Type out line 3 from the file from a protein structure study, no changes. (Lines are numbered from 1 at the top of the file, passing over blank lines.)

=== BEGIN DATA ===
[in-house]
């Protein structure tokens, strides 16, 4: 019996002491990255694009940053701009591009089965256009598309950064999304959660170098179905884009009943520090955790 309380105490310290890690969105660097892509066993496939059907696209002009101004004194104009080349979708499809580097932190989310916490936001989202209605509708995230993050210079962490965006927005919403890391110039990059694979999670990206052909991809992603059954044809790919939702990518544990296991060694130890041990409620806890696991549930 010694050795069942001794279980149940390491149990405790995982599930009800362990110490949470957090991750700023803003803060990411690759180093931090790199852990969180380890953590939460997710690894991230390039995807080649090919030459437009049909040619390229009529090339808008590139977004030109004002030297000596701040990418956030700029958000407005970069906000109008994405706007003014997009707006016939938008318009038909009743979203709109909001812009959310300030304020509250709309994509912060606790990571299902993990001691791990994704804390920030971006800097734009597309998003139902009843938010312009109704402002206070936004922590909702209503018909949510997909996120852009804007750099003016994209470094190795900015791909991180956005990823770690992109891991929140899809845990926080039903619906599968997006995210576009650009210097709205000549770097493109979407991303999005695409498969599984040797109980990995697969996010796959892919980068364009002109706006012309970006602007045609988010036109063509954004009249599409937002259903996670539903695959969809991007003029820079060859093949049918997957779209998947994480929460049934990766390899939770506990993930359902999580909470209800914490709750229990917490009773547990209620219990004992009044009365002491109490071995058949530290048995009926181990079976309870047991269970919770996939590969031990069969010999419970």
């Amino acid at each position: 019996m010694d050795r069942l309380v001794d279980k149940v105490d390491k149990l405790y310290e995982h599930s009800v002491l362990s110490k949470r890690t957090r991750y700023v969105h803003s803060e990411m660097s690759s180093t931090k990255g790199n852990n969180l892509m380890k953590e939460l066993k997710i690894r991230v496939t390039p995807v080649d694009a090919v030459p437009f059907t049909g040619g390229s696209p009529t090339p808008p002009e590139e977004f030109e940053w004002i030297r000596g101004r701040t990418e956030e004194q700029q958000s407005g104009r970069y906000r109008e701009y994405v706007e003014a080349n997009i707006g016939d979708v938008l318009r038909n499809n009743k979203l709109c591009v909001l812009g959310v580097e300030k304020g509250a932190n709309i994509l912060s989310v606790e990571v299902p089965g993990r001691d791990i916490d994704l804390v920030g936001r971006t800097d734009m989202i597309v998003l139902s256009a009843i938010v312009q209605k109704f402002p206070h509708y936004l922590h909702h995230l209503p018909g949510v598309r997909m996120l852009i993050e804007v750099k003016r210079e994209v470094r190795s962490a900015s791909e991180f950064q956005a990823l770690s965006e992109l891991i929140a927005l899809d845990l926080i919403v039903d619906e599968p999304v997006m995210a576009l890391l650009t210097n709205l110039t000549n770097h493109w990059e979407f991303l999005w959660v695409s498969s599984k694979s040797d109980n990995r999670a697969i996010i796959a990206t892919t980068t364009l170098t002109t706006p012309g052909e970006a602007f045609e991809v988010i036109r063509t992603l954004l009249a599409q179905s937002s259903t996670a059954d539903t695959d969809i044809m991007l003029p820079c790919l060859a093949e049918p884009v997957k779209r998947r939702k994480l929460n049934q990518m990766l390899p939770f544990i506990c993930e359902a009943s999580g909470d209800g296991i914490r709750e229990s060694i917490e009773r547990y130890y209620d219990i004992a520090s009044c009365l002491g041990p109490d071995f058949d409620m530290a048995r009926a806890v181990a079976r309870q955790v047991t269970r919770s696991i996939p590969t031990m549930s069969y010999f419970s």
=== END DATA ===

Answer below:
């Amino acid at each position: 019996m010694d050795r069942l309380v001794d279980k149940v105490d390491k149990l405790y310290e995982h599930s009800v002491l362990s110490k949470r890690t957090r991750y700023v969105h803003s803060e990411m660097s690759s180093t931090k990255g790199n852990n969180l892509m380890k953590e939460l066993k997710i690894r991230v496939t390039p995807v080649d694009a090919v030459p437009f059907t049909g040619g390229s696209p009529t090339p808008p002009e590139e977004f030109e940053w004002i030297r000596g101004r701040t990418e956030e004194q700029q958000s407005g104009r970069y906000r109008e701009y994405v706007e003014a080349n997009i707006g016939d979708v938008l318009r038909n499809n009743k979203l709109c591009v909001l812009g959310v580097e300030k304020g509250a932190n709309i994509l912060s989310v606790e990571v299902p089965g993990r001691d791990i916490d994704l804390v920030g936001r971006t800097d734009m989202i597309v998003l139902s256009a009843i938010v312009q209605k109704f402002p206070h509708y936004l922590h909702h995230l209503p018909g949510v598309r997909m996120l852009i993050e804007v750099k003016r210079e994209v470094r190795s962490a900015s791909e991180f950064q956005a990823l770690s965006e992109l891991i929140a927005l899809d845990l926080i919403v039903d619906e599968p999304v997006m995210a576009l890391l650009t210097n709205l110039t000549n770097h493109w990059e979407f991303l999005w959660v695409s498969s599984k694979s040797d109980n990995r999670a697969i996010i796959a990206t892919t980068t364009l170098t002109t706006p012309g052909e970006a602007f045609e991809v988010i036109r063509t992603l954004l009249a599409q179905s937002s259903t996670a059954d539903t695959d969809i044809m991007l003029p820079c790919l060859a093949e049918p884009v997957k779209r998947r939702k994480l929460n049934q990518m990766l390899p939770f544990i506990c993930e359902a009943s999580g909470d209800g296991i914490r709750e229990s060694i917490e009773r547990y130890y209620d219990i004992a520090s009044c009365l002491g041990p109490d071995f058949d409620m530290a048995r009926a806890v181990a079976r309870q955790v047991t269970r919770s696991i996939p590969t031990m549930s069969y010999f419970s």